They contended that the writ petition should have been dismissed for claiming the relief of the payment of RMA to persons other than the petitioner. They further contended that in matters where financial implications could run into thousands of crores of rupees, the Court could not have decided without considering all the relevant facts and that the impugned judgment interfered with the legislative power of the Government to frame policies.
Mr Ankur Chhibber, the learned counsel for the respondents/review petitioners, informed that the respondents/review petitioners, under the judgment have to incur a financial liability of eight thousand crores and contended that such financial implications ought to have a bearing on the Court.
The counsel for the petitioner/non-review petitioner contended that the direction in the impugned judgment for payment to all was issued since the OM dated 7th September 1998 was challenged and was quashed. He argued that the respondents/review petitioners, at the time of hearing of the writ petition, did not controvert that BSF was paying RMA. Further, he contended that the nature of the relief claimed by the petitioner in the writ petition was general in nature i.e., if granted to the petitioner, having application to all those similarly situated as the petitioner. He referred to the State of Uttar Pradesh Vs. Arvind Kumar Srivastava where it was that when a particular set of employees is given relief by Court, all other identically situated persons should be treated alike, by extending the same benefit to them since not doing so would amount to discrimination and would be violative of Article 14 of the Constitution of India.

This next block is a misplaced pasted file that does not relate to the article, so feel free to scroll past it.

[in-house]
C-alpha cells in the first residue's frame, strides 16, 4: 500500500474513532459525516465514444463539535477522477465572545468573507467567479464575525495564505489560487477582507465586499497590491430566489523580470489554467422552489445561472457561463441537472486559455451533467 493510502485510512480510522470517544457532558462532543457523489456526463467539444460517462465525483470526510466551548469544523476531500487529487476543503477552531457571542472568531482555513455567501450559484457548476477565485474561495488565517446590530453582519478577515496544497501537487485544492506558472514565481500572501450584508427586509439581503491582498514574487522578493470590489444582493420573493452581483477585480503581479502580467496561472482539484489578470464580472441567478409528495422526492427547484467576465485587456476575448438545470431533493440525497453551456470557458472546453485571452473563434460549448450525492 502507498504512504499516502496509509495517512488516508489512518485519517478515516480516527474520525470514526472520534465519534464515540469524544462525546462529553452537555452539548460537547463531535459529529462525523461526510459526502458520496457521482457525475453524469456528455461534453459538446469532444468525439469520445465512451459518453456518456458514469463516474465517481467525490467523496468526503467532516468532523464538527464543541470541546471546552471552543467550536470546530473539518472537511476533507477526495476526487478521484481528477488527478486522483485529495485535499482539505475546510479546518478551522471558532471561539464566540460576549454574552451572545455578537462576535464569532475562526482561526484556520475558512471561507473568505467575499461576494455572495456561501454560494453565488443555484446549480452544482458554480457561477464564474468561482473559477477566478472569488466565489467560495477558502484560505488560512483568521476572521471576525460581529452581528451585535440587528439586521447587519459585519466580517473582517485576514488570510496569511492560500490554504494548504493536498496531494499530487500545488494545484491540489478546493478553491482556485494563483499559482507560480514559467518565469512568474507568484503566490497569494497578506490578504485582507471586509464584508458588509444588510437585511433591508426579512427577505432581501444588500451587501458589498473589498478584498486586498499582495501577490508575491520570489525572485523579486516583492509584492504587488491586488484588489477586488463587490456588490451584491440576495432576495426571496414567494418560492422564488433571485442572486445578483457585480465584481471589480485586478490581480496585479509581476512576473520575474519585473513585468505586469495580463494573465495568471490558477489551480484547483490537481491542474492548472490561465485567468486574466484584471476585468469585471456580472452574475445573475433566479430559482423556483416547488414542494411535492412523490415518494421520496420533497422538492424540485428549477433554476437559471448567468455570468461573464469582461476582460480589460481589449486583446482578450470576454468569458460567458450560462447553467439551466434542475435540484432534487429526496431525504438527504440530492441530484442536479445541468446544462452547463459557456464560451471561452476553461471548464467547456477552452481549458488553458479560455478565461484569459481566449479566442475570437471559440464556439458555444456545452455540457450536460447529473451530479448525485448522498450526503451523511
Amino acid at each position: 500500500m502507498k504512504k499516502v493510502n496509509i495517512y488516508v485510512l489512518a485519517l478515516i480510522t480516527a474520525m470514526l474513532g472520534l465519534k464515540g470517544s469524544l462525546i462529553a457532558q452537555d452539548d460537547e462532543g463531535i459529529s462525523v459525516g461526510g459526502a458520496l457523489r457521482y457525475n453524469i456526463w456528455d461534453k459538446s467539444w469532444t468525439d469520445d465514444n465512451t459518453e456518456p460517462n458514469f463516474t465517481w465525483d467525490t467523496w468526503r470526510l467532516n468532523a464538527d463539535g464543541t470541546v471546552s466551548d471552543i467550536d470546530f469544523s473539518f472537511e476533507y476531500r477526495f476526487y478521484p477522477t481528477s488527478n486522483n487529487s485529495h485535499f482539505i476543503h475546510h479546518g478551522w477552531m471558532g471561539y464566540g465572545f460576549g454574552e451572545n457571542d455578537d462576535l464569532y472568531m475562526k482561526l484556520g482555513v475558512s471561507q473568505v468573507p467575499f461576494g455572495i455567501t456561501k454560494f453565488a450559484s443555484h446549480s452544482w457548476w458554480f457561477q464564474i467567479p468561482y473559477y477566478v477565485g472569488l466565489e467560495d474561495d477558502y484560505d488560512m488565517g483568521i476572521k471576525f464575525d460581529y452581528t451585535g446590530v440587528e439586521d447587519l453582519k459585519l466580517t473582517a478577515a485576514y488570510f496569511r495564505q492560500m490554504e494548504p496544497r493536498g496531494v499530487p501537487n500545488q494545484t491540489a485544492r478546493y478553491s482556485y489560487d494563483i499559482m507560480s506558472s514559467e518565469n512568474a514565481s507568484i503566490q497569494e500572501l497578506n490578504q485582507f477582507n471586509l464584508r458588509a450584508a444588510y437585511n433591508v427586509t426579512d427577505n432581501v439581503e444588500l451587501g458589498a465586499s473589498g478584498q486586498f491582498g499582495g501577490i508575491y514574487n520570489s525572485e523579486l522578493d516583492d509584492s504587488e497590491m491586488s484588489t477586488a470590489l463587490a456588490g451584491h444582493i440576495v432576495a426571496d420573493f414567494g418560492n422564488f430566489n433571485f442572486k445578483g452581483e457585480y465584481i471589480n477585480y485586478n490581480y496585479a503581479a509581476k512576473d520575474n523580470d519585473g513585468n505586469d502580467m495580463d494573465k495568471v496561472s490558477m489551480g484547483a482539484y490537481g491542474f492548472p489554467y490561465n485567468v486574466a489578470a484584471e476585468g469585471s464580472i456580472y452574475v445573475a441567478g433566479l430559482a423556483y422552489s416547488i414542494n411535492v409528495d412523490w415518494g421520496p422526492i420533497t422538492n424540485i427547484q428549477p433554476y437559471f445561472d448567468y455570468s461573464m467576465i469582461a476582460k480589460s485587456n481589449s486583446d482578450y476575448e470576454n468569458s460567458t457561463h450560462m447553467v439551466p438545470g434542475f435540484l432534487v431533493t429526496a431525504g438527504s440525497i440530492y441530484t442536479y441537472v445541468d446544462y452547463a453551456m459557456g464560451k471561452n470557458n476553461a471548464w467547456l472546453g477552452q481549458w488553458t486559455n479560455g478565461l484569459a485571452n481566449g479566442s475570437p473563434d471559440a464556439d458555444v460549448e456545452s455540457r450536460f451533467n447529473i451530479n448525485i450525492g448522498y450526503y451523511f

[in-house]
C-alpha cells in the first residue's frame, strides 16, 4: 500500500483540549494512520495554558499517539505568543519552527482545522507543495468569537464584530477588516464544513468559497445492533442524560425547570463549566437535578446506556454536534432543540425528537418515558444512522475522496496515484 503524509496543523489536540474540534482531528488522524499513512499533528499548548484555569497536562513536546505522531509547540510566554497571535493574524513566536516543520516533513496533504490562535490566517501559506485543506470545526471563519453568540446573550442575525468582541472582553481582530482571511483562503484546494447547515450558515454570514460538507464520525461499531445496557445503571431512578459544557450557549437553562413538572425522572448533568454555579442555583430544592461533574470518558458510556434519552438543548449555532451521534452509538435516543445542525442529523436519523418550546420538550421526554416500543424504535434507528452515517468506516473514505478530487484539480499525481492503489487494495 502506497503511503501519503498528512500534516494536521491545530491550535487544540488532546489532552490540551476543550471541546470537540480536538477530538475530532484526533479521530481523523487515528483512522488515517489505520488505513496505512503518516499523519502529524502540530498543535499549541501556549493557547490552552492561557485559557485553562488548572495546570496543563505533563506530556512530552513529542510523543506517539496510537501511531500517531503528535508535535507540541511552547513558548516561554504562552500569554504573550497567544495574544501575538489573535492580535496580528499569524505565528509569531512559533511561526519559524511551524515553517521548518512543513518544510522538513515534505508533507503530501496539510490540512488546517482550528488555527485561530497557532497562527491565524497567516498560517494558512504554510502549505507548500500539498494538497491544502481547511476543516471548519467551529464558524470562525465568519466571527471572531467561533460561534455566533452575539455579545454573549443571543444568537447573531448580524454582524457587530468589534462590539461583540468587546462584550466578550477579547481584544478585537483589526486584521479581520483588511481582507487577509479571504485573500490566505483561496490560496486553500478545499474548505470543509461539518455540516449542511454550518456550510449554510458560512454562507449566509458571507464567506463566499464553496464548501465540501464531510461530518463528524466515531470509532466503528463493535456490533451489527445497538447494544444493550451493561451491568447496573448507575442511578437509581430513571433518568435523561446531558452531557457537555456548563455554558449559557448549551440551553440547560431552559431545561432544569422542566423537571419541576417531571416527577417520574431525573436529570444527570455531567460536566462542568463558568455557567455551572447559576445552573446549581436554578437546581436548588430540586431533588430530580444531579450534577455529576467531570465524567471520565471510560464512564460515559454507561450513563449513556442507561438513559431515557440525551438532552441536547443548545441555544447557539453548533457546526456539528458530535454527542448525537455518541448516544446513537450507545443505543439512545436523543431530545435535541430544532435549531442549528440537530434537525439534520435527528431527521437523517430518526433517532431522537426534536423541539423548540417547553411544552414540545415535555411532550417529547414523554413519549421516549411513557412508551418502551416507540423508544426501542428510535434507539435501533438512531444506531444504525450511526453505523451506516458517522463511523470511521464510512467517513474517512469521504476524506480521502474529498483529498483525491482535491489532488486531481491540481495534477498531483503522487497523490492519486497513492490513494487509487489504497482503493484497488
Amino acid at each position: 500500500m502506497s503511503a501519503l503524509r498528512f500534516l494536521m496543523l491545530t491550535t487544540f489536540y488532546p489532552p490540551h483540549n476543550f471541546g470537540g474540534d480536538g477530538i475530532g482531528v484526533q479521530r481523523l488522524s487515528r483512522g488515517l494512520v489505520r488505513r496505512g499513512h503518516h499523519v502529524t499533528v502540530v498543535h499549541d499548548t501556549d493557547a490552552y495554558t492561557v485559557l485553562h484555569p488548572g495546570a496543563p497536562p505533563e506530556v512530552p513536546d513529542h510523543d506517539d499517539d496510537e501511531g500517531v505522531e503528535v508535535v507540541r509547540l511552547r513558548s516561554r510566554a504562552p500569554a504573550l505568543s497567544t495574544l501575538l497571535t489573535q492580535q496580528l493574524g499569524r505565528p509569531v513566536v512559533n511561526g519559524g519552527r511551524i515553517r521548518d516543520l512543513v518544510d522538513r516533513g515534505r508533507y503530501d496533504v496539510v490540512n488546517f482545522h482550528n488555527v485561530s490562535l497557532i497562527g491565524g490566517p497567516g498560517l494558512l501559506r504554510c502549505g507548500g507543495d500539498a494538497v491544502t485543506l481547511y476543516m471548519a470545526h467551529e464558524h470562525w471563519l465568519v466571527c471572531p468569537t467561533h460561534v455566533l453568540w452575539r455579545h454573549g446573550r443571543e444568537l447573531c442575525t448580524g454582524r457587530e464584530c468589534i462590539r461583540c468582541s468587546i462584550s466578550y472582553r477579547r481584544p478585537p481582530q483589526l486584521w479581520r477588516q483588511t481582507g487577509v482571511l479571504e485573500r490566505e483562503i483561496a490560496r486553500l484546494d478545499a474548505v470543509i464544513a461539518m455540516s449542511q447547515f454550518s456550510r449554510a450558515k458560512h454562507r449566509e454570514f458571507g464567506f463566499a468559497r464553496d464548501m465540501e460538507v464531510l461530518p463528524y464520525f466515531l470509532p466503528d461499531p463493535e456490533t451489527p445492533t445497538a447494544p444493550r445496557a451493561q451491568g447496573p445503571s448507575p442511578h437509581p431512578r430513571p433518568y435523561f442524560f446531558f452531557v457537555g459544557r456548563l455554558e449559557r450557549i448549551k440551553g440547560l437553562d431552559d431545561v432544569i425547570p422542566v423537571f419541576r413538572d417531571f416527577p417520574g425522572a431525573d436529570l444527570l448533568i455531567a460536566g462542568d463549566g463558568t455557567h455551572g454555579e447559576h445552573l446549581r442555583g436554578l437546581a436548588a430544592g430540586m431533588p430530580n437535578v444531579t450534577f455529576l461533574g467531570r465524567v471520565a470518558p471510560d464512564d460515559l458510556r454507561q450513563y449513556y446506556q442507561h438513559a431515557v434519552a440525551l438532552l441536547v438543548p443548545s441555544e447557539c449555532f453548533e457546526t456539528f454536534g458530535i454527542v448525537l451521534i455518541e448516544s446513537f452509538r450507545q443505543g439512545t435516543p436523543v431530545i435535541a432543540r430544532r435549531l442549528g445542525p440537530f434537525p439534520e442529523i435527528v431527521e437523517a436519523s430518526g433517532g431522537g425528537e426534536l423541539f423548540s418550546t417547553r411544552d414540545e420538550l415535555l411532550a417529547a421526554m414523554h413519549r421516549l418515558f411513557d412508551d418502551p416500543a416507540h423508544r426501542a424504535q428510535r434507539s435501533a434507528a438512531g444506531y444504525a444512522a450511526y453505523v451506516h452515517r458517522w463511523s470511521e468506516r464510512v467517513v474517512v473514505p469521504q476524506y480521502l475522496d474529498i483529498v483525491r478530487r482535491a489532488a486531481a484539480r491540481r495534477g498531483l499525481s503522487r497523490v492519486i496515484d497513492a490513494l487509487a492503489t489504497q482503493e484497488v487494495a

The Court perused the Review Petitions and heard the counsels and observed that all the Rules that were now referred to and all the arguments which were now made were not taken into consideration while pronouncing the impugned judgment. According to the Court, the respondents/review petitioners, by way of these Review Petitions, were seeking re-hearing by engaging a different counsel and which was not permissible in law.
Further, the Court said that the limitations on the Court, viz. of being not entitled to re-hear the controversy while entertaining a review of an order granting relief to a petitioner, would not apply to the present case as far as the order granted relief to others, who had not even petitioned the Court or who were not before the Court.
Furthermore, the Court said that since the relief in the writ petition was granted to all members of CRPF and CPMFs who had not even petitioned and were not before the Court, the matter required to be reviewed.
After having made the aforesaid observations, the Court allowed the Review Petitions and recalled the impugned judgement and the order dated 13th March 2020. The Court, however, mentioned that the respondents/review petitioners will not be entitled to claim a refund from the petitioner or from others, to whom monetary benefits had already been granted in compliance with the judgment/order.